Watch Waterparks’ track-by-track guide to ‘Greatest Hits’

Allowing themselves to get experimental, Waterparks’ new record is an ambitious, hyperactive and chaotic seventeen-track record that sees the band take influence from the likes of Ariana Grande, Maroon 5, Diplo, The Hives and Donald Glover – and that’s just on ‘Fuzzy’!

Knowing they wanted to call their fourth album ‘Greatest Hits’, Waterparks’ vocalist Awsten Knight was initially tempted to “write the ten biggest songs we’ve ever done” and release that. However, he’s a firm believer that “if an album is straight singles, it feels more like commerce than art.” As he told NME ahead of its release: “I need to be more fulfilled.”

Written during lockdown, ‘Greatest Hits’ is a quarantine album, but not in the usual sense. Songs like ‘Snowglobe’, ‘Violet!’ and ‘Fuzzy’ are upbeat dancefloor fillers, with Knight explaining: “this record is full of songs that made me want to dance or jump up and down. When you’re stuck at home, you want things that make you move.”


Lockdown also had an influence elsewhere, with Knight revealing “being stuck inside made me want to be more collaborative”. This is most evident on cuts like the stadium-sized ‘You’d Be Paranoid Too (If Everyone Was Out To Get You)’ – which boasts guest appearances from My Chemical Romance’s Mikey Way, Dashboard Confessional’s Chris Carrabba, Patent Pending’s Joe Ragosta and De’Wayne – and the romantic ‘Fruit Roll Ups’, which sees IDKHow’s Dallon Weekes doing a Queen inspired 6-part vocal harmony.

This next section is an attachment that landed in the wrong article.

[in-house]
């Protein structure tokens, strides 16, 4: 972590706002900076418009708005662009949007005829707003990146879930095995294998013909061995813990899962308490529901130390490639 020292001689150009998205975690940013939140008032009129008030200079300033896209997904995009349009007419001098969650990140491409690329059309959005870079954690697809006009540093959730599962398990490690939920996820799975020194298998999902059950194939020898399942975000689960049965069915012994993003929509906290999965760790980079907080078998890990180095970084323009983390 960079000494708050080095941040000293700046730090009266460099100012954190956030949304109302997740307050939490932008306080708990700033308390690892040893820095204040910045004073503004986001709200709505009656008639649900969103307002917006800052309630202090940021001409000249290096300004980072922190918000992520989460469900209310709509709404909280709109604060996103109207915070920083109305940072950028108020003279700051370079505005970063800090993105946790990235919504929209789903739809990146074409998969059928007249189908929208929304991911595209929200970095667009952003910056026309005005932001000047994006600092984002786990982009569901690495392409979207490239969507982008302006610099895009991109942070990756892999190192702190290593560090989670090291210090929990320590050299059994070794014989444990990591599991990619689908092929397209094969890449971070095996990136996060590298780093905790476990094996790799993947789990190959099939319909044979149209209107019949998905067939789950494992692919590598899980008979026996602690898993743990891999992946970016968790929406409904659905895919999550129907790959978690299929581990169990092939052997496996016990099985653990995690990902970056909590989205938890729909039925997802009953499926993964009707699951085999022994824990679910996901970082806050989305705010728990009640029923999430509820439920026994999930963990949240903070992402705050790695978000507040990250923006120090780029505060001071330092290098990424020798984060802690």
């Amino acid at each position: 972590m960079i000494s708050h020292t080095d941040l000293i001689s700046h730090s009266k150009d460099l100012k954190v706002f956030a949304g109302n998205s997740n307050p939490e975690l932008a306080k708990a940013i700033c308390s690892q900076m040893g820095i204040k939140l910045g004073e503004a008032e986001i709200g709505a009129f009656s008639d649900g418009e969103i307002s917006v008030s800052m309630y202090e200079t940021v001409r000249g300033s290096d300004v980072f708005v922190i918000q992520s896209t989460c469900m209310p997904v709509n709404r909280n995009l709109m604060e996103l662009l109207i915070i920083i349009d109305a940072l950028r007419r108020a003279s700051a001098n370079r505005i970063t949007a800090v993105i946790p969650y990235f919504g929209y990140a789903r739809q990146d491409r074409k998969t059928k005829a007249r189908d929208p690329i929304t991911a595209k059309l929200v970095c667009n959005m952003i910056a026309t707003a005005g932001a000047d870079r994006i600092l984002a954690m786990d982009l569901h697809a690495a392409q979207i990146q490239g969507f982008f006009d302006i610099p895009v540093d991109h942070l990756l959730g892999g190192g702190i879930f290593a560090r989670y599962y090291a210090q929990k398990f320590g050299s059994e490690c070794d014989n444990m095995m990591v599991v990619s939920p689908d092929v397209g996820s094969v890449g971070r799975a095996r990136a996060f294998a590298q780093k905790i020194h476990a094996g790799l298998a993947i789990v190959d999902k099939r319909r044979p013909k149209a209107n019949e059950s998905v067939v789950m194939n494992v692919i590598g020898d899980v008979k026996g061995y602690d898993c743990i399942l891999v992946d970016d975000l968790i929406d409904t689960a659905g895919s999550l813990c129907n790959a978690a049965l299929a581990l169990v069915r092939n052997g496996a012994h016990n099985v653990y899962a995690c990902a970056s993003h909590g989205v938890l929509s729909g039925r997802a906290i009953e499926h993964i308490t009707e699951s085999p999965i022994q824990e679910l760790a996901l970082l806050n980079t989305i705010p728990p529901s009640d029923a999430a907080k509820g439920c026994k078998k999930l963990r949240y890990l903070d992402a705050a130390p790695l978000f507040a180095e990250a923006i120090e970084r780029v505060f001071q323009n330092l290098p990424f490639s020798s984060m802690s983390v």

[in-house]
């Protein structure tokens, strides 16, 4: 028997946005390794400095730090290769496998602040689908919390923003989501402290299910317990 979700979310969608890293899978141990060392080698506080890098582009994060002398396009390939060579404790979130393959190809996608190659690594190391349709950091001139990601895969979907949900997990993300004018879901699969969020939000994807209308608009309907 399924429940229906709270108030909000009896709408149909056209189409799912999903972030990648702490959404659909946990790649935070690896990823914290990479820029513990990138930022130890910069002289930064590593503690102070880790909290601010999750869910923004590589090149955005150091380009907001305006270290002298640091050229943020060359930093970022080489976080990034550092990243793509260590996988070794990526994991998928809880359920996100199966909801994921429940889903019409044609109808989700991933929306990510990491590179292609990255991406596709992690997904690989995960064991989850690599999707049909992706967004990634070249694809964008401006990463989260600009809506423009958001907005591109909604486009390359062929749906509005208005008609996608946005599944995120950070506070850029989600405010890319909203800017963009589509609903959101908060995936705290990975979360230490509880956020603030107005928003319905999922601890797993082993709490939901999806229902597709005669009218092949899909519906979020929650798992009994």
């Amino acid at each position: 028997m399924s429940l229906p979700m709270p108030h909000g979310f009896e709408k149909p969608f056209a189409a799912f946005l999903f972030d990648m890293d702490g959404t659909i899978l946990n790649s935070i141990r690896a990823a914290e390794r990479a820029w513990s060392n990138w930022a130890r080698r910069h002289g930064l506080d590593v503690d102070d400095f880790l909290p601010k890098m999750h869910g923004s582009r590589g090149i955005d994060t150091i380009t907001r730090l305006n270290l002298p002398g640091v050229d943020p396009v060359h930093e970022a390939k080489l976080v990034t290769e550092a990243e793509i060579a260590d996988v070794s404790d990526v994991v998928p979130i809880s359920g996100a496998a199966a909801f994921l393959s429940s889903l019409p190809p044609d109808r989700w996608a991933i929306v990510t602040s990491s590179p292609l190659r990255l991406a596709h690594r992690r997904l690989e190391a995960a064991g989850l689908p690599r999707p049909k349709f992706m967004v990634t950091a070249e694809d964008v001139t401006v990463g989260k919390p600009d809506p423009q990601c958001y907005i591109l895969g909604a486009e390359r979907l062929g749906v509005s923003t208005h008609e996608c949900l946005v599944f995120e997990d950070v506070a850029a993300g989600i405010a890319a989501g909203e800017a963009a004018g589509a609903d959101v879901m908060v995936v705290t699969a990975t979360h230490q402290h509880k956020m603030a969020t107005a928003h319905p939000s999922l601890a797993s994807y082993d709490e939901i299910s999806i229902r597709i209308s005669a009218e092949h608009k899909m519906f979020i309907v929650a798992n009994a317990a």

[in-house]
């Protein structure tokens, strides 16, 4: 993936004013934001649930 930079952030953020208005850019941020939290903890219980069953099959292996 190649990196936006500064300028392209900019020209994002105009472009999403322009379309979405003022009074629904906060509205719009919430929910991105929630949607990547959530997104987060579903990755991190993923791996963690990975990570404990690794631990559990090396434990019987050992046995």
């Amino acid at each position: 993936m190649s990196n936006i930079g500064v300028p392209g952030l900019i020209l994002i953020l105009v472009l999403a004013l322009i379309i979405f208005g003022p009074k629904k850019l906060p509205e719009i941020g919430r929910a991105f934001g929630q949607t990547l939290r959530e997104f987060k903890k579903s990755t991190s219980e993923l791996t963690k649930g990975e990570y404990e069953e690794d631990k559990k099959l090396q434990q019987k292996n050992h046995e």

For all the musical anarchy on ‘Greatest Hits’, Knight says that lyrically “so much of the album is about protecting yourself. When you make art, you have to have another version of yourself, an ego safety net,” and tracks like ‘Magnetic’ are about “not letting that version of you, be you.”

Meanwhile, songs like ‘Just Kidding’ and ‘Like It’ are brutally honest, with Knight tackling mental health, the pressures of a life lived in the public eye and the struggles of being an artist in 2020. “Being impossibly blunt just feels better than hiding stuff under pretty words,” he says. “If I can’t say this shit in music, where can I say it?”

For a deeper dive into the record, Knight talks NME through ‘Greatest Hits’ track-by-track, discussing the creation of each and every song on the album. Watch the full track-by-track guide above.